January 4, 2003

· Obiter Dicta

Why is the right more prone to tendentious dichotomies than the left? I ask this question in the spirit of Daniel Drezner, who asks “Why is the left more sensitive than the right?” I have one less data point than Daniel, but that data point is Daniel himself, so I shall follow his fine example and plough on regardless.

Like Daniel, I’ll admit that it might not be possible to answer my question, since measurement is next to impossible and I can think up of at least as many counterexamples as positive cases. But let’s not let that get in the way. The distinguishing factor here is that in recent memory, political leaders on the left do not boil complex situations down to almost mindlessly simple alternatives. The same cannot be said about political leaders on the right—- see George Bush, George Bush and, um, George Bush. This blind shoehorning of complex questions into the procrustean bed of goodies vs baddies has the peculiar stink of self-righteousness that renders some on the right unable to distinguish informed analysis from high treason. In contrast, those on the left are pretty good at acknowledging that, at least in principle, political choices may come with more than two options.

Why is this the case? I just made up two possible explanations:

1) The right takes things personally. When you have a political disagreement with someone on the left side of the spectrum, the tendency is to have a good fight and then maybe think about collecting some data. When you have a political disagreement with someone on the right side of the spectrum, the tendency is for that person to believe that the disagreement is an indication of a deep character flaw, such as the inability to reason, or distinguish good from evil. More (admittedly laughable) proof: run a Google search on “evil” and “liberal” and you get 426,000 hits; do the same with “conservative” and you only get 380,000 hits. [Hey, I did the same thing with “left-wing” and “right-wing” and the right-wingers had more hits, 135,000 to 55,000—ed. OK, but do the same thing with “Democrat” and “Ankle-Biter” and the Democrats win by a massive, 102,000 to 4,800. QED.]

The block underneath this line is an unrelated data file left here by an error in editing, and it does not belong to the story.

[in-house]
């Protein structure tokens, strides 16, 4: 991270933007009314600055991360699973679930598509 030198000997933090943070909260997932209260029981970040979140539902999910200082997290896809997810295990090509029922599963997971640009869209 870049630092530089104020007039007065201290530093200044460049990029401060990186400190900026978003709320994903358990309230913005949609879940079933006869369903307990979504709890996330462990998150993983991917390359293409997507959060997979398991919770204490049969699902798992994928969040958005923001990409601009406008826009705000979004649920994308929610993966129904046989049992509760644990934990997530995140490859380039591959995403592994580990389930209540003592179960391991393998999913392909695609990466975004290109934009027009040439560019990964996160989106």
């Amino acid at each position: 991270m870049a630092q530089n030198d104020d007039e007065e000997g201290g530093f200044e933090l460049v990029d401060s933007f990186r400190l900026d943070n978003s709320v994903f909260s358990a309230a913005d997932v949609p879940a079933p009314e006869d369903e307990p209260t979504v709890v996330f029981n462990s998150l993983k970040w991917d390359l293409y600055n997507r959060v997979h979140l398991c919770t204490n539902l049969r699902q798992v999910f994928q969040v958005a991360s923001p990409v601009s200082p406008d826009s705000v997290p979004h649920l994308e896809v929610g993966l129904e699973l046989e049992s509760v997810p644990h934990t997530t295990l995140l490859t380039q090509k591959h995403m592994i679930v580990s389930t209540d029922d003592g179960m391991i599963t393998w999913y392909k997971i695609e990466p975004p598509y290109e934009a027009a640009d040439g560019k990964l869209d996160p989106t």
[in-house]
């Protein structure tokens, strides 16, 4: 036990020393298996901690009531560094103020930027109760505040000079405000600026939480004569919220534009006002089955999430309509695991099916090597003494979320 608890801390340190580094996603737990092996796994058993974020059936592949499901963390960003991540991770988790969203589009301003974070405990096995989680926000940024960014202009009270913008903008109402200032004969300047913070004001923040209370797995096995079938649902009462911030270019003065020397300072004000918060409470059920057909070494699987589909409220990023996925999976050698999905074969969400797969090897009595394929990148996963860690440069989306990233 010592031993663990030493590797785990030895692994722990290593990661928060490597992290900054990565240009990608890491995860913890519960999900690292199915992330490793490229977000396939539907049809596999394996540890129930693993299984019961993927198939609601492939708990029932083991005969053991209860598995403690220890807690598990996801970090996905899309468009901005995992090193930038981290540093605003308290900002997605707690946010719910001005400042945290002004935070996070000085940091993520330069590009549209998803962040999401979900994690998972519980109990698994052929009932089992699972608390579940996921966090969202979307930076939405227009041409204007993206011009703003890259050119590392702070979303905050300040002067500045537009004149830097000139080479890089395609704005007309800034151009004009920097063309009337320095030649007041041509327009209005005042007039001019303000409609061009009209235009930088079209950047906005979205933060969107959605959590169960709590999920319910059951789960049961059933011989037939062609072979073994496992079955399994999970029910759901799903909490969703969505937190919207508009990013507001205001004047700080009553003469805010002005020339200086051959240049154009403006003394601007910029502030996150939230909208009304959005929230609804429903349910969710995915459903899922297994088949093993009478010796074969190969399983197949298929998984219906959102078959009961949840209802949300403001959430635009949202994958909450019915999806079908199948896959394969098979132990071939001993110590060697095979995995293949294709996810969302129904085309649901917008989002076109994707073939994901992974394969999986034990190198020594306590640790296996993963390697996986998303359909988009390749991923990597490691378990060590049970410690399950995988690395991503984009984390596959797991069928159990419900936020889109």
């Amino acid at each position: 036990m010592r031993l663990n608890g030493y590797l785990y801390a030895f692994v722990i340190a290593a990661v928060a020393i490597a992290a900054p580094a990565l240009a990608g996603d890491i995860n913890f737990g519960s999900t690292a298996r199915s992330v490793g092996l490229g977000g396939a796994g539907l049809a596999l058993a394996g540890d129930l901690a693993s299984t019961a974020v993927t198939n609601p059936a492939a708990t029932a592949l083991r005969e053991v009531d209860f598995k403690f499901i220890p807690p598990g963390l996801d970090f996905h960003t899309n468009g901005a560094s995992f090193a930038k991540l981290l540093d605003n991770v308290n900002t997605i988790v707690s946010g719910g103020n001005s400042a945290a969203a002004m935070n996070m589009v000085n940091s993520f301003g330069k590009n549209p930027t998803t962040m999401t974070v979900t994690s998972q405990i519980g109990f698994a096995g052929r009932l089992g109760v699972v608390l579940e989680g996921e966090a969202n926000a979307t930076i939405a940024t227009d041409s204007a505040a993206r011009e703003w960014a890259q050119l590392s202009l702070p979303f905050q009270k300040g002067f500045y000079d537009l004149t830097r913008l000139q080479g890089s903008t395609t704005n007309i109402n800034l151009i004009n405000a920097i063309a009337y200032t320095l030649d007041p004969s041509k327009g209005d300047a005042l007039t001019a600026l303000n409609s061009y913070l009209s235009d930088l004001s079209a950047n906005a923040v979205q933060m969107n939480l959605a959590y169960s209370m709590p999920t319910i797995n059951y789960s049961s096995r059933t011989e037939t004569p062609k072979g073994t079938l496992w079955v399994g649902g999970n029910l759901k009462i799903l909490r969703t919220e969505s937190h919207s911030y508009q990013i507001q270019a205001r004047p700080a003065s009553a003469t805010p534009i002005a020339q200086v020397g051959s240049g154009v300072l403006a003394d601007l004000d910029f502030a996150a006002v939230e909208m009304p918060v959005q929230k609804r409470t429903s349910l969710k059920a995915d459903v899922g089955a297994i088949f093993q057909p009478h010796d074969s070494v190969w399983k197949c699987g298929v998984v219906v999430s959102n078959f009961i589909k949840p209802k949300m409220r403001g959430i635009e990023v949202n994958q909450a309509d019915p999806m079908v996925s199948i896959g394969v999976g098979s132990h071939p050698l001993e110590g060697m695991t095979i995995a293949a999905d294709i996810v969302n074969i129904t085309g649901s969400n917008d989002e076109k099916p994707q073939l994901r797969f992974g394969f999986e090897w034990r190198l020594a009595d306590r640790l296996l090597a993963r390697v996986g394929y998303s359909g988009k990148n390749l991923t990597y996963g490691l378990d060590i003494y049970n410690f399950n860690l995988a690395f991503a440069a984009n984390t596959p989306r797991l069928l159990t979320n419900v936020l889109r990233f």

2) Conservatives have yet to adjust to the fact that they’ve graduated from high-school. Until recently, high-schools were thought to be centers of unhappiness for people who should be popular but are not, because they can’t throw a football and have a subscription to The National Review. This was certainly the case when I was in school. Anyway, those who form their political positions in a climate of adolescent moral absolutes are not used to thinking about the complex world beyond the debate team, and as a result are not likely to pay attention to it later in life. Conservatives face a much harsher political adjustment when they exit their parents’ homes.

If it’s the first explanation, there’s not much that can be done about it. If it’s the second, however, then there’s probably not much to be done about it either, as these habits tend to be set early in life.

Daniel says his story is “developing”. I will stay tuned for further installments, which I imagine will include such pressing questions as, “Why are Conservatives More Fun than Liberals?”, “Why does the Left Score Lower on IQ Tests than the Right?”, and “When did the Left Stop Beating its Wife?”

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I am Associate Professor of Sociology at Duke University. I’m affiliated with the Kenan Institute for Ethics, the Markets and Management Studies program, and the Duke Network Analysis Center.



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